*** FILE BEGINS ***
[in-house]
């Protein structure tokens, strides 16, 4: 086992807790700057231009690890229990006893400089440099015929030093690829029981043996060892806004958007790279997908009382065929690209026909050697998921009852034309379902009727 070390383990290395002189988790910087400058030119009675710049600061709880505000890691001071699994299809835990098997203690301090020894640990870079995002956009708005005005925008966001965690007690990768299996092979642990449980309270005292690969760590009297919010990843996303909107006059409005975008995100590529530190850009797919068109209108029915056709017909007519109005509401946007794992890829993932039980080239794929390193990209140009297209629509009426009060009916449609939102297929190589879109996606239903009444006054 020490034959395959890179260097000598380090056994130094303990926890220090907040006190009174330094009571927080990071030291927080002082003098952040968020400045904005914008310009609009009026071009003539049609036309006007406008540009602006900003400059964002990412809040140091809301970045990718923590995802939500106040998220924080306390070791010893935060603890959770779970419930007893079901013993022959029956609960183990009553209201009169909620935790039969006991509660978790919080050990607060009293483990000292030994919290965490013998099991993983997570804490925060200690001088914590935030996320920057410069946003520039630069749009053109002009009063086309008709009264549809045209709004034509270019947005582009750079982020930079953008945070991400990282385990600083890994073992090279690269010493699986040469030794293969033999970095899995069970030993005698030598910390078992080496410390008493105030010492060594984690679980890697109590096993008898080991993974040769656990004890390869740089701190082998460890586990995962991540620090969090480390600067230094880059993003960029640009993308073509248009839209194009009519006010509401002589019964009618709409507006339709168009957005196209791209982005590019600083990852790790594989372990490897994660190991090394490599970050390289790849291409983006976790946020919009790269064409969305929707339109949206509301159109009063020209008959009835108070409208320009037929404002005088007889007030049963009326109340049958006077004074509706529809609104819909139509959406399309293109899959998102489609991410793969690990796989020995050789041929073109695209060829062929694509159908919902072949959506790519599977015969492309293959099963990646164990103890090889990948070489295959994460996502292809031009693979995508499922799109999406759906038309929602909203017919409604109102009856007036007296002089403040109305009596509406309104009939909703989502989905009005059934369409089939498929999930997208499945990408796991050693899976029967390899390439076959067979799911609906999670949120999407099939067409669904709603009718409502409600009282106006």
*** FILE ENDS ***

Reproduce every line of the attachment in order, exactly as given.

[in-house]
């Protein structure tokens, strides 16, 4: 086992807790700057231009690890229990006893400089440099015929030093690829029981043996060892806004958007790279997908009382065929690209026909050697998921009852034309379902009727 070390383990290395002189988790910087400058030119009675710049600061709880505000890691001071699994299809835990098997203690301090020894640990870079995002956009708005005005925008966001965690007690990768299996092979642990449980309270005292690969760590009297919010990843996303909107006059409005975008995100590529530190850009797919068109209108029915056709017909007519109005509401946007794992890829993932039980080239794929390193990209140009297209629509009426009060009916449609939102297929190589879109996606239903009444006054 020490034959395959890179260097000598380090056994130094303990926890220090907040006190009174330094009571927080990071030291927080002082003098952040968020400045904005914008310009609009009026071009003539049609036309006007406008540009602006900003400059964002990412809040140091809301970045990718923590995802939500106040998220924080306390070791010893935060603890959770779970419930007893079901013993022959029956609960183990009553209201009169909620935790039969006991509660978790919080050990607060009293483990000292030994919290965490013998099991993983997570804490925060200690001088914590935030996320920057410069946003520039630069749009053109002009009063086309008709009264549809045209709004034509270019947005582009750079982020930079953008945070991400990282385990600083890994073992090279690269010493699986040469030794293969033999970095899995069970030993005698030598910390078992080496410390008493105030010492060594984690679980890697109590096993008898080991993974040769656990004890390869740089701190082998460890586990995962991540620090969090480390600067230094880059993003960029640009993308073509248009839209194009009519006010509401002589019964009618709409507006339709168009957005196209791209982005590019600083990852790790594989372990490897994660190991090394490599970050390289790849291409983006976790946020919009790269064409969305929707339109949206509301159109009063020209008959009835108070409208320009037929404002005088007889007030049963009326109340049958006077004074509706529809609104819909139509959406399309293109899959998102489609991410793969690990796989020995050789041929073109695209060829062929694509159908919902072949959506790519599977015969492309293959099963990646164990103890090889990948070489295959994460996502292809031009693979995508499922799109999406759906038309929602909203017919409604109102009856007036007296002089403040109305009596509406309104009939909703989502989905009005059934369409089939498929999930997208499945990408796991050693899976029967390899390439076959067979799911609906999670949120999407099939067409669904709603009718409502409600009282106006």